Hill's lawyer, Gerald M. Lorence, said a ballistics expert falsely testified that a bullet found in the victim came from a handgun seized from the home of one of Hill's relatives. Lorence said Hill's family is ecstatic that he may get a new trial. "It's true that someone was shot, but no one saw my client shoot anyone. Witnesses testified that he walked out of the store with a black gun, but the video shows it's a silver gun. I said, 'Wait a minute.' "

The Detroit lab wasn't the only one in the country with problems, according to the independent National Research Council. A review by West Virginia State Police found more than 100 convictions were in doubt because an employee had repeatedly falsified evidence. At least 10 people had convictions overturned.

In Oregon, a man won a $2-million settlement after fingerprints mistakenly linked him to the 2004 train bombings in Madrid, Spain. Fingerprint evidence also was tossed out of a death penalty case in Maryland by a judge who declared it untested and unverifiable.

Among the 20,000 cases are some that need DNA analysis. Of those, about 20% might be contracted out to independent labs, though there are only three such licensed labs in the country.

And with Worthy's latest announcement that dozens of homicide cases need swift re-evaluation, Thomas said the state's labs are going to slip even further behind. Meanwhile, Worthy said her office is understaffed and doing the work "on a part-time basis on the county's dime." Worthy said her office has submitted a budget to Cockrel's office, which conservatively calls for $871,000 per year to take on such tasks. Worthy said more than 10% of the money budgeted for the investigation has already been spent.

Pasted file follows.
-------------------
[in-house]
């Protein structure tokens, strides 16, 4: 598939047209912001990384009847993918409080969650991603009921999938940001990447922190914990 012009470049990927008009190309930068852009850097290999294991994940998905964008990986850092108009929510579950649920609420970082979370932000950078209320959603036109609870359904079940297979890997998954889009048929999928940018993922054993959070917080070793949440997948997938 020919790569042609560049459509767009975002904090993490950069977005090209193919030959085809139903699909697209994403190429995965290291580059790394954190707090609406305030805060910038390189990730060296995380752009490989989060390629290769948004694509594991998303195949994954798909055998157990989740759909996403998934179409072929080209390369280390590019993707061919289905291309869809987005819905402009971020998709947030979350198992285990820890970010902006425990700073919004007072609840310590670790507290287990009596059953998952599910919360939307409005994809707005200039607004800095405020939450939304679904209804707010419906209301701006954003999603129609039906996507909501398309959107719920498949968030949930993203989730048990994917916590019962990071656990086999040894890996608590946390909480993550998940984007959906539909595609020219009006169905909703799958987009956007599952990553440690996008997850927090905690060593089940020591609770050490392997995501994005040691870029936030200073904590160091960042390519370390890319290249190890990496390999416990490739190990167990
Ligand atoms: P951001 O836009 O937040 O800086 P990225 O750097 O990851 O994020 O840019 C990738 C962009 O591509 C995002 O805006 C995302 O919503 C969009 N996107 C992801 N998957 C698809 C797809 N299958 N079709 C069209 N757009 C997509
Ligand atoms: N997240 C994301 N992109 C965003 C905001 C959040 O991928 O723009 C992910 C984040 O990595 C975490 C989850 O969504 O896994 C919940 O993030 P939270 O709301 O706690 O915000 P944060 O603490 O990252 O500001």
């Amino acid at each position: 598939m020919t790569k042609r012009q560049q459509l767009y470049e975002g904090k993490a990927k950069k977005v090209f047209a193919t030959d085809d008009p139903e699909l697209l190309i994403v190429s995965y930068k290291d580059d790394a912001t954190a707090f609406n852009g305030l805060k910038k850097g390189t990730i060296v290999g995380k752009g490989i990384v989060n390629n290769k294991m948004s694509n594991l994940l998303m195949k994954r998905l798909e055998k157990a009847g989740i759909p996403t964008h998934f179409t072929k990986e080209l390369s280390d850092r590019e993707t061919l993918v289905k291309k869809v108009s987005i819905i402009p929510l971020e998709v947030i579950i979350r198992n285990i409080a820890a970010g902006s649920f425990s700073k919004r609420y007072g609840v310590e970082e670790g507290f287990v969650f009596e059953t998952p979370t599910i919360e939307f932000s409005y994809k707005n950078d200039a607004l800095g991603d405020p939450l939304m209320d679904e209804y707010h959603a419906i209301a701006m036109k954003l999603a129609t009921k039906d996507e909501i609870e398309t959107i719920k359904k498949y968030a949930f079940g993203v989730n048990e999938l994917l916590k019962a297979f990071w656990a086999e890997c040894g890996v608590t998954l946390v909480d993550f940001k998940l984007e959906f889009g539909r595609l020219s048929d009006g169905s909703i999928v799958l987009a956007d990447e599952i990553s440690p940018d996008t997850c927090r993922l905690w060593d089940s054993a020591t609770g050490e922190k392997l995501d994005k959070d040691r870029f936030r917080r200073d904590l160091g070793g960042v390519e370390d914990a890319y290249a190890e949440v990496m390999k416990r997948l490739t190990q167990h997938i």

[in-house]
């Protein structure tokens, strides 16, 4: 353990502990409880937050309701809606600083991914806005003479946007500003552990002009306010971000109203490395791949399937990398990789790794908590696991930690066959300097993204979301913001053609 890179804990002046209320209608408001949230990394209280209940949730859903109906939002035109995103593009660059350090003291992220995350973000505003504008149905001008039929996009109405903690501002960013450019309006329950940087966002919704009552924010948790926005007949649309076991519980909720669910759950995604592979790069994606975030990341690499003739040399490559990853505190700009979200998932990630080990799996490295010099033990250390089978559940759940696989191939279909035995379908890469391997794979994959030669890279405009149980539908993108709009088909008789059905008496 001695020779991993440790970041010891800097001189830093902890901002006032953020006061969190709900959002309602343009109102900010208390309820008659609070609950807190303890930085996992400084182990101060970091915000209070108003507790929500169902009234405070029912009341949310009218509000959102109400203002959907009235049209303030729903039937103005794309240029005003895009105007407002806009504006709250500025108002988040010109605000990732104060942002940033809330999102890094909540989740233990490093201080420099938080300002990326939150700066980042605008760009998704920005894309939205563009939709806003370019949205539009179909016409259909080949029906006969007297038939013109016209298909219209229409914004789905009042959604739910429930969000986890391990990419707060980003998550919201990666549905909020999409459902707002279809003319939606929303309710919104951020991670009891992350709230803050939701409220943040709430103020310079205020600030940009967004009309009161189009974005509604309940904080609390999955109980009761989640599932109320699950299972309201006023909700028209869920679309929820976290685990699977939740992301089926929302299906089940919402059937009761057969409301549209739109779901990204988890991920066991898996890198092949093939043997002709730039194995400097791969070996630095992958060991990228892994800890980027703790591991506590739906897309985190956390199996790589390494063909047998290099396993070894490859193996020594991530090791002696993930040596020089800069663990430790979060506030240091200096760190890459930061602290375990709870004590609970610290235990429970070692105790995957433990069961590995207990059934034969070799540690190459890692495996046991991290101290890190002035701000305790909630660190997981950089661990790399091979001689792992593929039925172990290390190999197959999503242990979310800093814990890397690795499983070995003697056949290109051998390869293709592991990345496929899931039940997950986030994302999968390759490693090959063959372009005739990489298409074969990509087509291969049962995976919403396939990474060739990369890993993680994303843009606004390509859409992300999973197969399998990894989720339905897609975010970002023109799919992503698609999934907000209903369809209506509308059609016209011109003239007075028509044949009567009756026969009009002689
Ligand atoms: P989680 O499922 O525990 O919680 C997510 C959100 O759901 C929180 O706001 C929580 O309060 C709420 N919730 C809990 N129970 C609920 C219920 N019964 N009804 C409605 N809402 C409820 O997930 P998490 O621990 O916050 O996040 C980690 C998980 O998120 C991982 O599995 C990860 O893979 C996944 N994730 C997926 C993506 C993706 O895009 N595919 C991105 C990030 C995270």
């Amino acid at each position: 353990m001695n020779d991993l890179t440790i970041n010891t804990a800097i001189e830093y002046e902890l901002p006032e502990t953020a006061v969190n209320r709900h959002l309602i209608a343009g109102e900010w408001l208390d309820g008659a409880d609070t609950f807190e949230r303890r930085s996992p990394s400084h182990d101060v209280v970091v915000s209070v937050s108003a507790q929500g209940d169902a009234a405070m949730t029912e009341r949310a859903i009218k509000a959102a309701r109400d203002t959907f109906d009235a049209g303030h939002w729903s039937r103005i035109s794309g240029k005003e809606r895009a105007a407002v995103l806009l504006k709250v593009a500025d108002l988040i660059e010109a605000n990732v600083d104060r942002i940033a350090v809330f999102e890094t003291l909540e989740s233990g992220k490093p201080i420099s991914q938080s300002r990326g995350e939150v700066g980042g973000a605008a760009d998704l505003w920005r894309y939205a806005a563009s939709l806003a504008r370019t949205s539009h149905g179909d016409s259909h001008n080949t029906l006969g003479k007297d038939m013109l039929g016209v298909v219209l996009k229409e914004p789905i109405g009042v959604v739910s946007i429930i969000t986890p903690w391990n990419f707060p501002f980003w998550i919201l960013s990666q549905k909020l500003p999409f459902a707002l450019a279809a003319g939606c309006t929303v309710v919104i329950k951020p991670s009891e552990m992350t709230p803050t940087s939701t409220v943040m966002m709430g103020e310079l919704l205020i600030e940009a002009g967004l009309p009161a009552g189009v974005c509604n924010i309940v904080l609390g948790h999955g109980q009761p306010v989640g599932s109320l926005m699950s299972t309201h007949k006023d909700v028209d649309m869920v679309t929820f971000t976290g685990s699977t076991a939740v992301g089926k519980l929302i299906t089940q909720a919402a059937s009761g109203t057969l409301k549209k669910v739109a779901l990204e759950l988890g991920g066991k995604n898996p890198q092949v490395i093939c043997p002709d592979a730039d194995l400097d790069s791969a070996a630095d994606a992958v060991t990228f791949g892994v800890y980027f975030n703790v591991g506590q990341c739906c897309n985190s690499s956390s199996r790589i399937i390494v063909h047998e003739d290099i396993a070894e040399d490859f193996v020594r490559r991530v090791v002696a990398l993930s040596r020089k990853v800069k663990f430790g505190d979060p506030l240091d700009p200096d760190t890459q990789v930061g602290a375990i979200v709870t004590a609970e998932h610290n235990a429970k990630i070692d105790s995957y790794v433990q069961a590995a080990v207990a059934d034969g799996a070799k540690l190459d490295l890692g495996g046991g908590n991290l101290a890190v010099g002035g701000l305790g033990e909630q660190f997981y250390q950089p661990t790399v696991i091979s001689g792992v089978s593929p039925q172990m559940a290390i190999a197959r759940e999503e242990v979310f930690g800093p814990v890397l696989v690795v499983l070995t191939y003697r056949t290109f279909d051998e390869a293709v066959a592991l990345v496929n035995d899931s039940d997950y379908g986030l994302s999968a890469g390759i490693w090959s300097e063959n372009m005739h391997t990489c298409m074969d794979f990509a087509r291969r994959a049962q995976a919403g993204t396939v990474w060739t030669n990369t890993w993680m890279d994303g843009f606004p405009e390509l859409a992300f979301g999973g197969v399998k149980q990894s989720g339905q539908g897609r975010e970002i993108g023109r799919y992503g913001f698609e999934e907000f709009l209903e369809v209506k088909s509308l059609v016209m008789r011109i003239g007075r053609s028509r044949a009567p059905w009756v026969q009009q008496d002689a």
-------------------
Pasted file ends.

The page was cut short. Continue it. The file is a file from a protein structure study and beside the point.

Meanwhile, Wayne County Executive Robert Ficano is asking all departments to cut their spending by 20%.

Last month, the state approved $5 million for the hiring of 45 forensic scientists to add to the State Police's current staff of 36 across seven labs. That will help, Thomas said, but not for two years -- the average time it takes to train each scientist. "We're working in an environment where the acceptable failure rate is zero," he said. "You can't make a mistake, so obviously, we have very rigorous training programs."

To help with the backlog, Michigan State Police will continue to ship DNA testing to nationally accredited third-party labs, but those labs aren't able to help with the thousands of cases that involve other types of forensic testing, such as the firearms analysis that landed Detroit in trouble.

The Detroit audit found that access to the firearms unit was unrestricted and evidence could have been contaminated because it was allowed to overflow into office and work areas.

Washington, the mother of Williams, said the crime lab problems are terrifying. "It makes you wonder how many other people might be going through the same thing and it makes you wonder how many times the police lied or got it wrong," she said. "I want my son home and I also hope that this is going to help some other people."

Original report here

(And don't forget your ration of Wicked Thoughts for today)